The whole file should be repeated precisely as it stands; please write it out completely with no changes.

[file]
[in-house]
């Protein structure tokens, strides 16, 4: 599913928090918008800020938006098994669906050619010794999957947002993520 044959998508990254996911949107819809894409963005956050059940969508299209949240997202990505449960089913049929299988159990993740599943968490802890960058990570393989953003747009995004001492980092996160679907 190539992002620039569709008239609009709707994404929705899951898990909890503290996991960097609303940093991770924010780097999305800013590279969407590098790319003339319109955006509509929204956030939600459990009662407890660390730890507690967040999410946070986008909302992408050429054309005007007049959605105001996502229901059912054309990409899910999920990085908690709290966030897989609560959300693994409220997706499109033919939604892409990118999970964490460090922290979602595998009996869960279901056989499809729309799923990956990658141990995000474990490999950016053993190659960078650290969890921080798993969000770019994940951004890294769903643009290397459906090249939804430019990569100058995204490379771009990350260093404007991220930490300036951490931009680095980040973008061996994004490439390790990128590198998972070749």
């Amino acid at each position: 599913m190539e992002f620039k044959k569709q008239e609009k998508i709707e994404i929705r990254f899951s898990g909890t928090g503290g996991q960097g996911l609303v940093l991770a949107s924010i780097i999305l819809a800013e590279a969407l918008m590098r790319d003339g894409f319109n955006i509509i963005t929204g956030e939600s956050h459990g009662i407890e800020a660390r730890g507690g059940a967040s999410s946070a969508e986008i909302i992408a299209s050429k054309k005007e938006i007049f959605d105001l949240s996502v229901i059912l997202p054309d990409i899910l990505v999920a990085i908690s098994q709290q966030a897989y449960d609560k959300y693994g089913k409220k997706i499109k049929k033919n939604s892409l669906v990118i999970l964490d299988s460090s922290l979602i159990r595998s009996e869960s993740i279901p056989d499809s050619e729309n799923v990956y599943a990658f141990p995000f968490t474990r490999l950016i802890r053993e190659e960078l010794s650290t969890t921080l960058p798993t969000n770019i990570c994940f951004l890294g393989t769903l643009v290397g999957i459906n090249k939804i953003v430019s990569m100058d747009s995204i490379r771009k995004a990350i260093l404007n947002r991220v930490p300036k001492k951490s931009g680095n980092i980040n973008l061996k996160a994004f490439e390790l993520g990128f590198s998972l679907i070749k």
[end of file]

[in-house]
């Protein structure tokens, strides 16, 4: 599913928090918008800020938006098994669906050619010794999957947002993520 044959998508990254996911949107819809894409963005956050059940969508299209949240997202990505449960089913049929299988159990993740599943968490802890960058990570393989953003747009995004001492980092996160679907 190539992002620039569709008239609009709707994404929705899951898990909890503290996991960097609303940093991770924010780097999305800013590279969407590098790319003339319109955006509509929204956030939600459990009662407890660390730890507690967040999410946070986008909302992408050429054309005007007049959605105001996502229901059912054309990409899910999920990085908690709290966030897989609560959300693994409220997706499109033919939604892409990118999970964490460090922290979602595998009996869960279901056989499809729309799923990956990658141990995000474990490999950016053993190659960078650290969890921080798993969000770019994940951004890294769903643009290397459906090249939804430019990569100058995204490379771009990350260093404007991220930490300036951490931009680095980040973008061996994004490439390790990128590198998972070749």
């Amino acid at each position: 599913m190539e992002f620039k044959k569709q008239e609009k998508i709707e994404i929705r990254f899951s898990g909890t928090g503290g996991q960097g996911l609303v940093l991770a949107s924010i780097i999305l819809a800013e590279a969407l918008m590098r790319d003339g894409f319109n955006i509509i963005t929204g956030e939600s956050h459990g009662i407890e800020a660390r730890g507690g059940a967040s999410s946070a969508e986008i909302i992408a299209s050429k054309k005007e938006i007049f959605d105001l949240s996502v229901i059912l997202p054309d990409i899910l990505v999920a990085i908690s098994q709290q966030a897989y449960d609560k959300y693994g089913k409220k997706i499109k049929k033919n939604s892409l669906v990118i999970l964490d299988s460090s922290l979602i159990r595998s009996e869960s993740i279901p056989d499809s050619e729309n799923v990956y599943a990658f141990p995000f968490t474990r490999l950016i802890r053993e190659e960078l010794s650290t969890t921080l960058p798993t969000n770019i990570c994940f951004l890294g393989t769903l643009v290397g999957i459906n090249k939804i953003v430019s990569m100058d747009s995204i490379r771009k995004a990350i260093l404007n947002r991220v930490p300036k001492k951490s931009g680095n980092i980040n973008l061996k996160a994004f490439e390790l993520g990128f590198s998972l679907i070749k």